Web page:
Although there are no particular restrictions on the weight average molecular weight of the copolymer that constitutes the resin component, or the polymers that constitute the mixed resin, the value is preferably within a range from 5,000 to 30,000, and even more preferably from 8,000 to 20,000. If the weight average molecular weight is larger than this range, then there is a danger that the solubility of the component within the resist solvent deteriorates, whereas if the value is smaller than the above range, there is a danger of a deterioration in the cross-sectional shape of the resist pattern.

The copolymer or the polymers that constitute the mixed resin can be produced easily by conventional radical polymerization or the like of the corresponding (meth)acrylate ester monomers and the like, using a radical polymerization initiator such as azobisisobutyronitrile (AIBN).

Low Molecular Weight Compound (A-2)

There are no particular restrictions on the low molecular weight compound (A-2), provided it is of low molecular weight, and contains the type of acid dissociable, dissolution inhibiting group described above in relation to (A-1). Examples of the low molecular weight compound typically include compounds with a molecular weight of no more than 2,000, wherein a portion of the hydrogen atoms of hydroxyl groups within a compound containing a plurality of phenol structures have been substituted with an aforementioned acid dissociable, dissolution inhibiting group. Examples of such compounds include compounds wherein a portion of the hydrogen atoms of the hydroxyl groups within the low molecular weight phenol compounds known as sensitizers or heat resistance improvement agents within non-chemically amplified g-line and i-line resists have been substituted with an acid dissociable, dissolution inhibiting group, and any of these compounds can be used.

Examples of these low molecular weight phenol compounds include the compounds listed below.

Namely, examples include bis(4-hydroxyphenyl)methane, bis(2,3,4-trihydroxyphenyl)methane, 2-(4-hydroxyphenyl)-2-(4′-hydroxyphenyl)propane, 2-(2,3,4-trihydroxyphenyl)-2-(2′,3′,4′-trihydroxyphenyl)propane, tris(4-hydroxyphenyl)methane, bis(4-hydroxy-3,5-dimethylphenyl)-2-hydroxyphenylmethane, bis(4-hydroxy-2,5-dimethylphenyl)-2-hydroxyphenylmethane, bis(4-hydroxy-3,5-dimethylphenyl)-3,4-dihydroxyphenylmethane, bis(4-hydroxy-2,5-dimethylphenyl)-3,4-dihydroxyphenylmethane, bis(4-hydroxy-3-methylphenyl)-3,4-dihydroxyphenylmethane, bis(3-cyclohexyl-4-hydroxy-6-methylphenyl)-4-hydroxyphenylmethane, bis(3-cyclohexyl-4-hydroxy-6-methylphenyl)-3,4-dihydroxyphenylmethane, 1-[1-(4-hydroxyphenyl)isopropyl]-4-[1,1-bis(4-hydroxyphenyl)ethyl]benzene, and dimers, trimers and tetramers of formalin condensation products of phenols such as phenol, m-cresol, p-cresol and xylenol. Of course, the present invention is nor limited to these compounds.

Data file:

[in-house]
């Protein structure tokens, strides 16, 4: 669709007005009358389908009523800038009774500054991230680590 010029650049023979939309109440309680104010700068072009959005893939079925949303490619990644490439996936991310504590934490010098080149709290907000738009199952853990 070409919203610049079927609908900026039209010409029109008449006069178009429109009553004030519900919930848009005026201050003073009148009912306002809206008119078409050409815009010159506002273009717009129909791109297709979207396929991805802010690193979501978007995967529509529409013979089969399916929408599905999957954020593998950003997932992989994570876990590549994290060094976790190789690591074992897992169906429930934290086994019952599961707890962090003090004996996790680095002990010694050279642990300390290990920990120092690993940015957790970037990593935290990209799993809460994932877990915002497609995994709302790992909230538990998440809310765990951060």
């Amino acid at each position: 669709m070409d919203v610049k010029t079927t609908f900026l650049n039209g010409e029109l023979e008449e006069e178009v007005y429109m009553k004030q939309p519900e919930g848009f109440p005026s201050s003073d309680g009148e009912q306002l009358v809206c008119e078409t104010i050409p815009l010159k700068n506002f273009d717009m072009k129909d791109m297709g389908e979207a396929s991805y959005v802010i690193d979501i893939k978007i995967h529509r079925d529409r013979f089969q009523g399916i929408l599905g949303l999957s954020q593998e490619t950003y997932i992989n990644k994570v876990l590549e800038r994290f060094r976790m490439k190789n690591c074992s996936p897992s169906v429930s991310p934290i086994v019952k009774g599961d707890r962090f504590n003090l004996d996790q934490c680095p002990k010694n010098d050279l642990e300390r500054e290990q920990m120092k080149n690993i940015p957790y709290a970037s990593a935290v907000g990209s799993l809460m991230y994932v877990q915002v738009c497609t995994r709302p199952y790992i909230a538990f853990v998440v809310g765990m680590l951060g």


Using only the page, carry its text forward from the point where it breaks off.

There are no particular restrictions on the acid dissociable, dissolution inhibiting group, and suitable examples include the groups described above.

Acid Generator (B)

As the component (B), any of the compounds known as conventional acid generators for use within chemically amplified resists can be appropriately selected and used.

Specific examples of suitable diazomethane-based acid generators include bis(isopropylsulfonyl)diazomethane, bis(p-toluenesulfonyl)diazomethane, bis(1,1-dimethylethylsulfonyl)diazomethane, bis(cyclohexylsulfonyl)diazomethane, and bis(2,4-dimethylphenylsulfonyl)diazomethane.